Sex offender register sparks fiery debate on Coast
Fears the creation of a public sex offender registry could spark lynchings have been raised during a heated election debate between Ninderry candidates.
Five of the six hopefuls gave their views on a public registry during a debate in Coolum on Saturday night.
Greens candidate Daniel Bryar showed concern for those who would be placed alongside serious offenders.
"The problem you've got with a public register of sex offenders is there is no delineation between somebody who is on there for the most innocent of reasons and it just happens that they end up on there with offenders like Daniel Morcombe's attacker," he said.
"Everyone gets painted with the same brush. It's one thing you need to understand is tarring everybody with the same brush leads to a couple of problems, the biggest one is what's referred to as lynching."
Mr Bryar said he was referring to complex cases where teens may have been dating and had consensual sex, but one ended up on the register after the relationship broke down.
Mr Bryar also referred to institutionalised sex offence issues within the church during the discussion.
"People within that respect absolutely need to not to be in our communities and we need to be aware that there is someone living in a particular community that has issues that need to be dealt with, but I think there are far better methods than a public register," he said.
Would you support a public sex offender registry?
This poll ended on 19 November 2020.
No, it would be dangerous.
I'm not sure.
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Current member for Ninderry Dan Purdie responded to Mr Bryar stating no crime against a child was innocent.
"Daniel … was opposed to a public child sex offender register as someone might end up on there for the most innocent of reasons," he said.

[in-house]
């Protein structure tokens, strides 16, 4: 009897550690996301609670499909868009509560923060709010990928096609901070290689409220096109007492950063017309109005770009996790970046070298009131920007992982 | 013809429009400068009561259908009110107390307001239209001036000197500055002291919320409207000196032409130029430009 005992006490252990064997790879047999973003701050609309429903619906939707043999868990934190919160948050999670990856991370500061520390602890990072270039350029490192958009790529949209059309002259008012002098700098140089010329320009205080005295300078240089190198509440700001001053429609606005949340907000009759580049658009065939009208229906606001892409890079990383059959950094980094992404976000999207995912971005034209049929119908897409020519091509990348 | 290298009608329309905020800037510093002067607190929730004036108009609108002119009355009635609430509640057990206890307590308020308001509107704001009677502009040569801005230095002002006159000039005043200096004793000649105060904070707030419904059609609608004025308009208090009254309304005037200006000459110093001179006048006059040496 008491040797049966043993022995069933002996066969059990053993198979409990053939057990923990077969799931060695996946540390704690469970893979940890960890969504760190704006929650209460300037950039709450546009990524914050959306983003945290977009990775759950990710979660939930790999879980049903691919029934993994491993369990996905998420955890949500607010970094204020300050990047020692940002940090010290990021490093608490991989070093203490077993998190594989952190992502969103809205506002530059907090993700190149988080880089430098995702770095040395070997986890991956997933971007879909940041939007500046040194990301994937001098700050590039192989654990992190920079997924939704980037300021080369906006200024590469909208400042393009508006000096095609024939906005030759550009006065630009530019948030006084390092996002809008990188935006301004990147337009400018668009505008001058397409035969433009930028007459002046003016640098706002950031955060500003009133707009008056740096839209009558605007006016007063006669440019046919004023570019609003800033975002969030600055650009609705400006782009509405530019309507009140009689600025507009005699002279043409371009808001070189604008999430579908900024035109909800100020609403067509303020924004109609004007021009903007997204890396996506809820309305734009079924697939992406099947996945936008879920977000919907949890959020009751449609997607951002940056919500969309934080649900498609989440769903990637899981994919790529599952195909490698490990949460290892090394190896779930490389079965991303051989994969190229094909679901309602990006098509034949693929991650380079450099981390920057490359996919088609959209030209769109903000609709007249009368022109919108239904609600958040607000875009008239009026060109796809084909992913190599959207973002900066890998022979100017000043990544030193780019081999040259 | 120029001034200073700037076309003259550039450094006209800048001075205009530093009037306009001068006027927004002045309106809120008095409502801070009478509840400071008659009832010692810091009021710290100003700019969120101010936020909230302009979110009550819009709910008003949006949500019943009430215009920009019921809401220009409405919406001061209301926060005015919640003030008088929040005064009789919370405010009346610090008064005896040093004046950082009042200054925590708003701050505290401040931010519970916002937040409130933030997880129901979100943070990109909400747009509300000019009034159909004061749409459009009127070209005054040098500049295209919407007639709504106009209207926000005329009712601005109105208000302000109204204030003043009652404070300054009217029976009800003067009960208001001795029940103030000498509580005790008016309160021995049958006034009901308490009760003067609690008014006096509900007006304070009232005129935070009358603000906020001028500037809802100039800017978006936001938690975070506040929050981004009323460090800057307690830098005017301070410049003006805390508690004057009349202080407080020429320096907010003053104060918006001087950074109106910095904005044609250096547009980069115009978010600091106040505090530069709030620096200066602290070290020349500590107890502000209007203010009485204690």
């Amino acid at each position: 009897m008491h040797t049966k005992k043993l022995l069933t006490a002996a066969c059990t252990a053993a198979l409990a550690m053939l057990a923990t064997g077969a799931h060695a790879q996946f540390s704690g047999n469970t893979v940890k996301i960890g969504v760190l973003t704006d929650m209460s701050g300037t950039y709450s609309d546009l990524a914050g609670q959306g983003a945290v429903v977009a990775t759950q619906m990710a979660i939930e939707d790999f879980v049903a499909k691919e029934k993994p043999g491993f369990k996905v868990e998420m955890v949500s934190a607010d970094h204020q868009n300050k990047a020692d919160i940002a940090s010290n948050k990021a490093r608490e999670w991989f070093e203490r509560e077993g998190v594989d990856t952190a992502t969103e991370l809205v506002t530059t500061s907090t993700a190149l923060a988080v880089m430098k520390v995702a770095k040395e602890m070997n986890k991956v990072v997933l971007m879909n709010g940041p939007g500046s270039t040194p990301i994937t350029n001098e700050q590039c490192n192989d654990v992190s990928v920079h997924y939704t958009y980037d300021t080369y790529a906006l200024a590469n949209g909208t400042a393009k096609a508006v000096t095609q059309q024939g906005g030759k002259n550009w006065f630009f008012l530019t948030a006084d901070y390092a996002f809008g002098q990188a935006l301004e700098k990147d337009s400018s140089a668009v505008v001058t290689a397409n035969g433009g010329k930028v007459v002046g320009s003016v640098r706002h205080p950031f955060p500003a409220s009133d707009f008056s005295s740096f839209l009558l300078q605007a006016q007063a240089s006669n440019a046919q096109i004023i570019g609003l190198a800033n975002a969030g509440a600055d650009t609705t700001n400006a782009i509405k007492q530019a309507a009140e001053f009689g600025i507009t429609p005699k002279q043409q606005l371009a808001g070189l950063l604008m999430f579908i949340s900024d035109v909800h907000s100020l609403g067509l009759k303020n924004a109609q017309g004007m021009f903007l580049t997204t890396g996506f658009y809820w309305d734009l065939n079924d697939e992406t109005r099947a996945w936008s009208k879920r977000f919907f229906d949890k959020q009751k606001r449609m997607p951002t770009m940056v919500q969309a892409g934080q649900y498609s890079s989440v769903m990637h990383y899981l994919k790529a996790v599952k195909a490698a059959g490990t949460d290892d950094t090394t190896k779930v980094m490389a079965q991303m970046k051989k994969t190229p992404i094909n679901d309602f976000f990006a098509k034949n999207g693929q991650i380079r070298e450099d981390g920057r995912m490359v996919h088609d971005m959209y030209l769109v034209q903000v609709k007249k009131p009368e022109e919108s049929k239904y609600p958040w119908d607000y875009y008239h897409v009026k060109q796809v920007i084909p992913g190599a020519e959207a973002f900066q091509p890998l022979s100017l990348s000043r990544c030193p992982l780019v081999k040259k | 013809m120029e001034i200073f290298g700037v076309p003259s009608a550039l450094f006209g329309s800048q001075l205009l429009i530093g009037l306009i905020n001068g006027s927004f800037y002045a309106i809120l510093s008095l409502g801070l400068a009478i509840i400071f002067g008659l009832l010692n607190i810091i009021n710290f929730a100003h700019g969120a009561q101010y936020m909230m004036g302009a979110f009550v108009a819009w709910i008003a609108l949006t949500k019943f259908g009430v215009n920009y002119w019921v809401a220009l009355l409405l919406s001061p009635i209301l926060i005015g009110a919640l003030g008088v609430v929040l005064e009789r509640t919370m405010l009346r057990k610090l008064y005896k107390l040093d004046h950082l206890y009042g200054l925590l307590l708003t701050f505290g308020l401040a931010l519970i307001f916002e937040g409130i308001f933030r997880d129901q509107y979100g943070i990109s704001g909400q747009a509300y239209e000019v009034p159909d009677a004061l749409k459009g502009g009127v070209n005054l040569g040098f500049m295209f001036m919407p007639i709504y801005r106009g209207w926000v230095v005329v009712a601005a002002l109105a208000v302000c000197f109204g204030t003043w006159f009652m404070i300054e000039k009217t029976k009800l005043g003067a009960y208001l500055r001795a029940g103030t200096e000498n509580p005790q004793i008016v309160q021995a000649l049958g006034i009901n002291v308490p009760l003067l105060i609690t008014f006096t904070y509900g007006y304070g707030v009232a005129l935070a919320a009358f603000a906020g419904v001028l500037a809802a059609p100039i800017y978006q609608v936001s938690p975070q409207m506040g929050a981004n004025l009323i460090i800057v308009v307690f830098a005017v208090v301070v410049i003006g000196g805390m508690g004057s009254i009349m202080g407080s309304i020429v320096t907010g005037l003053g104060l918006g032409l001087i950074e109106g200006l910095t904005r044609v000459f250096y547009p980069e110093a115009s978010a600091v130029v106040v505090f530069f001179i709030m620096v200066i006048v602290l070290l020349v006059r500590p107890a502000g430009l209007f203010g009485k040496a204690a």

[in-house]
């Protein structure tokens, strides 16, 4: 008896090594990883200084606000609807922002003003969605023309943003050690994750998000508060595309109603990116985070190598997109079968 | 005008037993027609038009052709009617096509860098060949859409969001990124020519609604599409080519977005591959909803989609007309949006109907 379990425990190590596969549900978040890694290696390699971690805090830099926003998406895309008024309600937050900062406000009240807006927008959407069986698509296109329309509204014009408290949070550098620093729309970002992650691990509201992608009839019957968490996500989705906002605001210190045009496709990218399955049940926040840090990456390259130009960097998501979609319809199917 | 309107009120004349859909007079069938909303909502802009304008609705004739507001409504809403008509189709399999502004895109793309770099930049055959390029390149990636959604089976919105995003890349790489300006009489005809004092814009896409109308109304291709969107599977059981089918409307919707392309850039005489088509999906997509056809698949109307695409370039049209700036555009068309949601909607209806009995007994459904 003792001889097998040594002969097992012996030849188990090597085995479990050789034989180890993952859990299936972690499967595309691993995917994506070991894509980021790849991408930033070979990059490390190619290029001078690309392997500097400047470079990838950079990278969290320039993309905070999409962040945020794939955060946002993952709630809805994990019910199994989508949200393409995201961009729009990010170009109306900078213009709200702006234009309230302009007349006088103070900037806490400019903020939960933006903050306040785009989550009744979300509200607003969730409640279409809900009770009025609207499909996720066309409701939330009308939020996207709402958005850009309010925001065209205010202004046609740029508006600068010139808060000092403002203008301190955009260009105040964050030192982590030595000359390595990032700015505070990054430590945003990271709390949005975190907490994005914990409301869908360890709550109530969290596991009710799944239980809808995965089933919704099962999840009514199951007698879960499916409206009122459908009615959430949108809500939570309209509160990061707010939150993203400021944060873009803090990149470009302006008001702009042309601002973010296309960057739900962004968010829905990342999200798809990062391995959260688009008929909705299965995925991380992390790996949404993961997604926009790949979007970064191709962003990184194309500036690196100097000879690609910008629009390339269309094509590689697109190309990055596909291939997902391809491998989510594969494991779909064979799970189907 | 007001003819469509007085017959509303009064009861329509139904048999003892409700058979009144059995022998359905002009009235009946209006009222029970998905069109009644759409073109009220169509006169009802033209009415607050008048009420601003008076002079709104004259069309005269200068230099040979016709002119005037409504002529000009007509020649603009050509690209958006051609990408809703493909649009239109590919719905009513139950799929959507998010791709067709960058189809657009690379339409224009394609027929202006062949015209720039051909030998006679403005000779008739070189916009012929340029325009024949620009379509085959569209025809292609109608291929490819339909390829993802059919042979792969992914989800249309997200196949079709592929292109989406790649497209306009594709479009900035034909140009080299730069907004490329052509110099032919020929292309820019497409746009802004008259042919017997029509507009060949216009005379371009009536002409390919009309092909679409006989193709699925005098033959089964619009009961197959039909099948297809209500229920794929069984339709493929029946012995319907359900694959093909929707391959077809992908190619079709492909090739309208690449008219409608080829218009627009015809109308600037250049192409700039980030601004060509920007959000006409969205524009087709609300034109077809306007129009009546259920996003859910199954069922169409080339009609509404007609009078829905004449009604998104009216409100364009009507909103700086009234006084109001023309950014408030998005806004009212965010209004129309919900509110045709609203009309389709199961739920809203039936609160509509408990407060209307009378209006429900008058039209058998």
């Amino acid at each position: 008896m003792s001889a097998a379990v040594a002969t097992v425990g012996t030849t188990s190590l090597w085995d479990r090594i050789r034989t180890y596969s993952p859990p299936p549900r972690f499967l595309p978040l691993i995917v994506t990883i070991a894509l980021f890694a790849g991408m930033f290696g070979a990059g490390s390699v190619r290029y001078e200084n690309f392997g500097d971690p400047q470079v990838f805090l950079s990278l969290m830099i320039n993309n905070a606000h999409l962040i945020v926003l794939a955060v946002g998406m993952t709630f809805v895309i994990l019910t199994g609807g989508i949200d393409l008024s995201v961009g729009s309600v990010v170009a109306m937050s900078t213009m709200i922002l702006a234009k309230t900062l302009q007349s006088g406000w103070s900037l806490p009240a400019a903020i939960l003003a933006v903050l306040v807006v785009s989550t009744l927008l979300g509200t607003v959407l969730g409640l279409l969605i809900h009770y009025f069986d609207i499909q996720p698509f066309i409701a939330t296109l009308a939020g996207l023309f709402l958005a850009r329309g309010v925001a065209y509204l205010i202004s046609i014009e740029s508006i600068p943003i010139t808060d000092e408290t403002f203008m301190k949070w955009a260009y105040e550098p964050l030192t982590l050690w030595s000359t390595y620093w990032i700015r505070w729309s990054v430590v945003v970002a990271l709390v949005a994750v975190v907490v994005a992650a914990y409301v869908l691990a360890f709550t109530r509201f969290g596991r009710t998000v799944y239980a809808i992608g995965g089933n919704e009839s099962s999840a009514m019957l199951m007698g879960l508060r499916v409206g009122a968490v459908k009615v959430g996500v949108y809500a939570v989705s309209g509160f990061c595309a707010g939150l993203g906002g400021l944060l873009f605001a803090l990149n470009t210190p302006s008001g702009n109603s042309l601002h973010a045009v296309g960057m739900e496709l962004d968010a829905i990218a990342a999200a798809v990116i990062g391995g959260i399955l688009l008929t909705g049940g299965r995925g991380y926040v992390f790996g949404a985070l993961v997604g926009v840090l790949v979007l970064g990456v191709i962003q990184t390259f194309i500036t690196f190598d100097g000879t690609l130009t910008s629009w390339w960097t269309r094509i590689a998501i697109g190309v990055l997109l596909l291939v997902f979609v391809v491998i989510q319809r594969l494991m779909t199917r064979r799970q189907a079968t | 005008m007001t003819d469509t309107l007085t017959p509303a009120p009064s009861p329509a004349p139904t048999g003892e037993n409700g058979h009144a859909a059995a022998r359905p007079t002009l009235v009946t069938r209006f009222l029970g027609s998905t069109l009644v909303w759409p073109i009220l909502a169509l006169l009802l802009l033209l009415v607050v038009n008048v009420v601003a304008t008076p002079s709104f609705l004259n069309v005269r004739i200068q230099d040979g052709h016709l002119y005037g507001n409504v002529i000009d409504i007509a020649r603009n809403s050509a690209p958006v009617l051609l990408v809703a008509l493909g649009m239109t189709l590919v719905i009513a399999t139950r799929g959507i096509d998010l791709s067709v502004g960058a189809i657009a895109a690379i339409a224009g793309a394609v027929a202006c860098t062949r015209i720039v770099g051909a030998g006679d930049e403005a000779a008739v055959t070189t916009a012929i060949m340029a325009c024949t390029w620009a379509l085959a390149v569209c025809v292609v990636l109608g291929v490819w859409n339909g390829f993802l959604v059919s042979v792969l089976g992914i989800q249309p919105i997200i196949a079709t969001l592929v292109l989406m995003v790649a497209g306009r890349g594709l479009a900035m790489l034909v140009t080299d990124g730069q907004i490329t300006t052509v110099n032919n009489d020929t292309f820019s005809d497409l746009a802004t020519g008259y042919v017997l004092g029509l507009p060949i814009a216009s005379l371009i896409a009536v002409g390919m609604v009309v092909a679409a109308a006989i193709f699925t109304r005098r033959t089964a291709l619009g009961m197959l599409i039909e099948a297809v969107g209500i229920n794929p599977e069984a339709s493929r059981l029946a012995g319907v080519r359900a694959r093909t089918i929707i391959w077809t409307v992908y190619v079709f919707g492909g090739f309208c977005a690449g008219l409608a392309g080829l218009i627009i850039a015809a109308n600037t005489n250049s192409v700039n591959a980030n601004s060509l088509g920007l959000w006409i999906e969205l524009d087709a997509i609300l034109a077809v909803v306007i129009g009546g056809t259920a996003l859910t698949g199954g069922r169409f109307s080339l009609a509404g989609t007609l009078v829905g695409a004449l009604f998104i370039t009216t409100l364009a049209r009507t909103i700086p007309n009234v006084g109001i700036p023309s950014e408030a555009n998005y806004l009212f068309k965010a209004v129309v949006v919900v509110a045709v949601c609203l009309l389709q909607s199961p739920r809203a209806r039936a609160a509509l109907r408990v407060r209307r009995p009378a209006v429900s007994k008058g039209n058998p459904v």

"I don't think any sexual crime committed against a vulnerable child is deemed as an innocent reason to qualify to be on the register."
Mr Purdie said there was around 130 registered child sex offenders on the Sunshine Coast and only one police officer, who doesn't have a car, tasked to monitor them.
He said the public register was not the be-all-and-end-all but in the absence of a properly resourced system it would help "stop things fall between the cracks".
"There has been no evidence in other states like Western Australia where they have such registers of any lynching," he said.
"Our proposed policy for a child sex offender register has strong safeguards in place to ensure that doesn't happen, but what it does give every parent is a tool to put systems in place to protect their own children."
Labor candidate Melinda Dodds said the failed experiment in Western Australia showed the public child sex offenders register wouldn't work.
"Have a look at Western Australia and what happened there, it drove people underground, the government couldn't keep track on where they were," she said.
"At the moment Queensland has very sound monitoring laws relating to sex offenders, they stay put, the state knows where they are … we already have a robust monitoring process which is working."
Both Informed Medical Options Party candidate Andrea Newland-Blackmore and One Nation's Frank Weijers backed the proposed register.
"We need to siphon through this register correctly so we can put the categories in the right area, for instance child molesters definitely need to be on the register, rapists need to be on the register," Ms Newland-Blackmore said.
Mr Weijers said "we have been very, very soft on these people" and the register needed to be put in place.
United Australia Party candidate Jay Giles wasn't present at the debate.